On the PLUS side
PLUS is the recently overhauled share trading facility (formerly called OFEX) that seeks to connect young companies with equity finance at an earlier stage than established stock exchanges such as AIM and FTSE. It’s beginning to attract interest from a variety of new sources and is popping up on the radar of many growing businesses as a route to riches now worthy of consideration.
Jean Dong, Chinese businesswoman and presenter on BBC Radio’s World Service, is just one of the latest entrepreneurs to take her company to the PLUS market. Dong’s Global Education Group, set up by Hong Kong psychiatrist-turned-entrepreneur Dr Johnny Hon in order to arrange UK work experience for Chinese students, has listed on PLUS after raising £350,000 privately at 50p a share with the help of St Helen’s Capital. Hon’s China-focused film and media concern Global Entertainment Group also adorns the PLUS list.
Lord Rotherwick of the canny Cayzer business clan has been mooting a £1 million PLUS float for private jet supplier Air Touring. Also in the queue is Mark Smith, contemplating floating Quercus Publishing, producer of Universe and Speeches that Changed the World, after a private fundraising. And youthful financial scribbler Conrad Windham has been drumming up £450,000 for a PLUS debut for Pakistan-focused venture Oracle Coalfields, headed by Shahrukh Khan. He is also preparing Chile uranium play U3O8 Energy for a £500,000 PLUS float.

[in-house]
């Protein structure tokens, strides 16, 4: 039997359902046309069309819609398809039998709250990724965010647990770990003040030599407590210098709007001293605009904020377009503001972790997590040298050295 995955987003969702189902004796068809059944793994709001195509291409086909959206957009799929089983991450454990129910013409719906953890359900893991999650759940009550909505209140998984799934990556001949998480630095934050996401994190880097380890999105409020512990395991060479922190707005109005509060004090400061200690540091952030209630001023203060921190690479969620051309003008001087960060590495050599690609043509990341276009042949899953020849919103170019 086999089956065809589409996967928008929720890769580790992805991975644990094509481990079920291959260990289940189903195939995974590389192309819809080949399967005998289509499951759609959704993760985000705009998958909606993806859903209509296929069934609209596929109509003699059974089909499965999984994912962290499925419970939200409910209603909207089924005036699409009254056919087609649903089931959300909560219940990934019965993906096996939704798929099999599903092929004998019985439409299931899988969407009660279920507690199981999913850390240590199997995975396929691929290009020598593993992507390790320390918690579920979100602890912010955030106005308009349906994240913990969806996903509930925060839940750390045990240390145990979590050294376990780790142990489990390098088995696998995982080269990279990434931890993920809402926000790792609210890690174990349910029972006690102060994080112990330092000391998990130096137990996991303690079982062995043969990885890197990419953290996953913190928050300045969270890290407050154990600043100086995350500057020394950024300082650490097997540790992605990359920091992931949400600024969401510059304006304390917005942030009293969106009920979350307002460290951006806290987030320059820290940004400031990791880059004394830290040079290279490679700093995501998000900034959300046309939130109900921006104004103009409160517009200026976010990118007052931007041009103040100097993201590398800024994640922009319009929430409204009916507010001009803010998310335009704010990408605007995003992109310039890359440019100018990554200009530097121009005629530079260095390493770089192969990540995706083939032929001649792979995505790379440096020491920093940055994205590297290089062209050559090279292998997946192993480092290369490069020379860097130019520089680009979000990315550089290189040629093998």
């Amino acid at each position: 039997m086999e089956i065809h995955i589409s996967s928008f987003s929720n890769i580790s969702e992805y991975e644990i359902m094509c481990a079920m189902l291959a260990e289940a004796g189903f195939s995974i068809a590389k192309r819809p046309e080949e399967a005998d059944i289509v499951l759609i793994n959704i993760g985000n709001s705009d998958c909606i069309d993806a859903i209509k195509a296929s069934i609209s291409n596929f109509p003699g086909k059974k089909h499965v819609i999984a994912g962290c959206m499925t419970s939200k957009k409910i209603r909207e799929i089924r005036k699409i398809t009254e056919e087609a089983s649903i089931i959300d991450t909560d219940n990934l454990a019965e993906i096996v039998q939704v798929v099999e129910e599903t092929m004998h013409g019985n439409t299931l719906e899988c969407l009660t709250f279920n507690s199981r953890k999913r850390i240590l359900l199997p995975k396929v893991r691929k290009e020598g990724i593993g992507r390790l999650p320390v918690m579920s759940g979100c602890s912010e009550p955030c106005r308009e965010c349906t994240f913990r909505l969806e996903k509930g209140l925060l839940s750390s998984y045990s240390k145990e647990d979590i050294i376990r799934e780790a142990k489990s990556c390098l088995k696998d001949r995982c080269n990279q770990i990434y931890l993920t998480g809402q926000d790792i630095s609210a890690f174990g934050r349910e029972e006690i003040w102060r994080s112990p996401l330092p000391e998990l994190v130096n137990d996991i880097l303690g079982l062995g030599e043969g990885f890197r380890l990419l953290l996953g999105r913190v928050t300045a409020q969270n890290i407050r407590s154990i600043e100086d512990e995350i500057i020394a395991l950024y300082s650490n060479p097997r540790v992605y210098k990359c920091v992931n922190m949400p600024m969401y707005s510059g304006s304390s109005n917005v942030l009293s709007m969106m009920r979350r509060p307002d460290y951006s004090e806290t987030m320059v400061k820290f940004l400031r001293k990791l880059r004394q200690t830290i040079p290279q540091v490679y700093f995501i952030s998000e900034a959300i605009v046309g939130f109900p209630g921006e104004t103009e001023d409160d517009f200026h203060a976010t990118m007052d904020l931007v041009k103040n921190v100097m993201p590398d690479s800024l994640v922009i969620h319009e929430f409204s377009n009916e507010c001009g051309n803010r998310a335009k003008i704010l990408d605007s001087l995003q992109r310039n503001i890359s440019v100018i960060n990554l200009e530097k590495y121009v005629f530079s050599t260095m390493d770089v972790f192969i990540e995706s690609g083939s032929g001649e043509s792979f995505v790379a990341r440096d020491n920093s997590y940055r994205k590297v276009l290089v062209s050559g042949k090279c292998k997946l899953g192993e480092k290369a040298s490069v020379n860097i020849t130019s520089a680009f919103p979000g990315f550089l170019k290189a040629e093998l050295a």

These are just some of the company chiefs who have decided to tap PLUS in the wake of a recent radical upheaval led by Simon Brickles, former head of the London Stock Exchange’s junior AIM market. Now chief executive of PLUS Markets Group, the company running the show, Brickles has widened the scope of PLUS’s operations and brought in City market makers to tackle its twin perennial problems: an inability to trade shares in large volumes and the wide gulfs between buying and selling prices. This problem of illiquidity has dogged the market for years and is often cited as a possible deterrent by investment professionals, who argue that otherwise PLUS offers a potentially valuable channel for young businesses seeking to lay the foundations for long-term growth.
It all adds up
PLUS currently provides a primary market for some 170 companies, together valued at nearly £2 billion, and has in its history raised a combined total of £1.3 billion, mostly in secondary fundraisings, for the companies that have passed through its doors. Peter Jay of law firm Beachcroft, who advises Quercus and several PLUS- and AIM-quoted companies, says it can cost between £10,000 and £100,000 to list your company on PLUS, depending on whether you are raising money at the same time. He argues that this compares favourably with around £250,000 to £350,000 required to go to AIM.